The Future of Mobile Payments
MIN READ 3
Mobile payments offer the promise of great convenience, but the technology behind these systems is still in its infancy. Nonetheless, the world of finance seems to be moving in the direction of a cashless society. While physical money might never be phased out entirely, the ease of use and low cost of electronic transactions can eventually transform mobile payments into the option of choice for most consumers.
Smart Phones and Smart Wallets
Apple and Samsung, the two largest smartphone manufacturers, are poised to dominate the future of mobile payments because they already have functioning services. Apple Pay and Samsung Pay, along with competitors such as Google Wallet, provide essentially the same service.
When you use your mobile phone equipped with a service for paying bills, you simply wave your device over a terminal at the point of payment and — like magic — payment is transmitted directly to the merchant.
All of these services use near-field communication, or NFC, to send a transmission to an NFC-enabled reader offered by the merchant. As more consumers become comfortable with this type of technology, its use will likely spread.
App and Online Payments
You can also utilize mobile payment technology to move funds electronically. For example, Xoom, a money transfer company that was recently acquired by PayPal, provides an app and a website that allow you to send money anywhere in the world.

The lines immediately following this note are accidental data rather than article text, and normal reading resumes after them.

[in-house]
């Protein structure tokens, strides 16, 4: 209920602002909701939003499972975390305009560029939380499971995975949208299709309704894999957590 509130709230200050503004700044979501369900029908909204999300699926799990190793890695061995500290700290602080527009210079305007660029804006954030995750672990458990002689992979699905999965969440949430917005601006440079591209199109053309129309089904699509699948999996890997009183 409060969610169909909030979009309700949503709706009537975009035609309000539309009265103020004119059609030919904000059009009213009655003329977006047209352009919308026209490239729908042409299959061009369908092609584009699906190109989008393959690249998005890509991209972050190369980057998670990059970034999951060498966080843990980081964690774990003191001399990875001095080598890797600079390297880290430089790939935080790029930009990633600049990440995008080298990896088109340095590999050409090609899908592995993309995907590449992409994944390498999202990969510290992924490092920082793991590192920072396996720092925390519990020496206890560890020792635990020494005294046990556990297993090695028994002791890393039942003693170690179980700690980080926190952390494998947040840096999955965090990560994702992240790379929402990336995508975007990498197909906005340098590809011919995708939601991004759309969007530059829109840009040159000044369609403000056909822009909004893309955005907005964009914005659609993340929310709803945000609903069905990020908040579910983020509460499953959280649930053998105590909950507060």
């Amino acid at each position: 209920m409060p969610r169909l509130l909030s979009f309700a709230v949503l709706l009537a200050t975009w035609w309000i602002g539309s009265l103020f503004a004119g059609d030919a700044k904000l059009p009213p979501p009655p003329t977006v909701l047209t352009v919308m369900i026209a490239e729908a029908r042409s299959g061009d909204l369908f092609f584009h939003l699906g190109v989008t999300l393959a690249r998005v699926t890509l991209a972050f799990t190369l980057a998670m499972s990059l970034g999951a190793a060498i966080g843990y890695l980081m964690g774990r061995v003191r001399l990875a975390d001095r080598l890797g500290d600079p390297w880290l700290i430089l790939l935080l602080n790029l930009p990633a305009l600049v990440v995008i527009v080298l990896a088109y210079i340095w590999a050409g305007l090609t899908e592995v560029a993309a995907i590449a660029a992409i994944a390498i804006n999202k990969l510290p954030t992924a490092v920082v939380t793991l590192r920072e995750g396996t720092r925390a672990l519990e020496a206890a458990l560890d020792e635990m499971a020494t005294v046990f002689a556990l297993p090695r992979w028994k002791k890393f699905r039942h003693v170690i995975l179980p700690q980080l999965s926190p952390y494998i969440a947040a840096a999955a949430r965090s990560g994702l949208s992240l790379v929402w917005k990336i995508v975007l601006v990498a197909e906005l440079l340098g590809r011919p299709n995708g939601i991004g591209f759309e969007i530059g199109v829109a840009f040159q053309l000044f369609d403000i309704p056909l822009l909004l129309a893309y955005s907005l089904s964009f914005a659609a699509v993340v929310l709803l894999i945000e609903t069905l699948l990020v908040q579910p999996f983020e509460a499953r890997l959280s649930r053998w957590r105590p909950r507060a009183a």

Whereas global money transfers used to require a trip to the bank or to a Western Union office, mobile payment technology now allows you to send money nearly instantly. By pressing a few buttons on your phone, you can transfer money and get written confirmation of the status and receipt of the transaction. Social media has also gotten in on the act, and you now can send money directly via Facebook or other messenger and chat apps.
Wearable and integrated technologies are expected to play a major role in the future of mobile payments. Devices such as the Apple Watch are at the forefront of the wearable technology movement, in which everyday devices can now track, record and transmit data.
Much like electronic toll collectors allow you to make automated payments on bridges and highways, wearable technology can be used to make NFC payments. Other versions might use Bluetooth technology and proximity sensors to accomplish the same types of payments. While it may sound like science fiction, even biometric technology — such as fingerprints and retinal scans — may be used to transfer money in the very near future.
Risks and Rewards
The future of mobile payment technology offers the promise of convenient, cash-free transactions that reduce costs for both consumers and merchants. The move toward a cashless society might also provide additional benefits, such as the reduced risk of theft due to lower amounts of cash held in pockets and merchant tills, as well as the hundreds of millions of dollars the government would save by reducing or eliminating the production of coins and paper bills.
The main drawback to the rise of mobile payments is the risk of hacking or other forms of electronic theft. Mobile payment systems will not become ubiquitous until consumers and merchants alike trust that they are secure.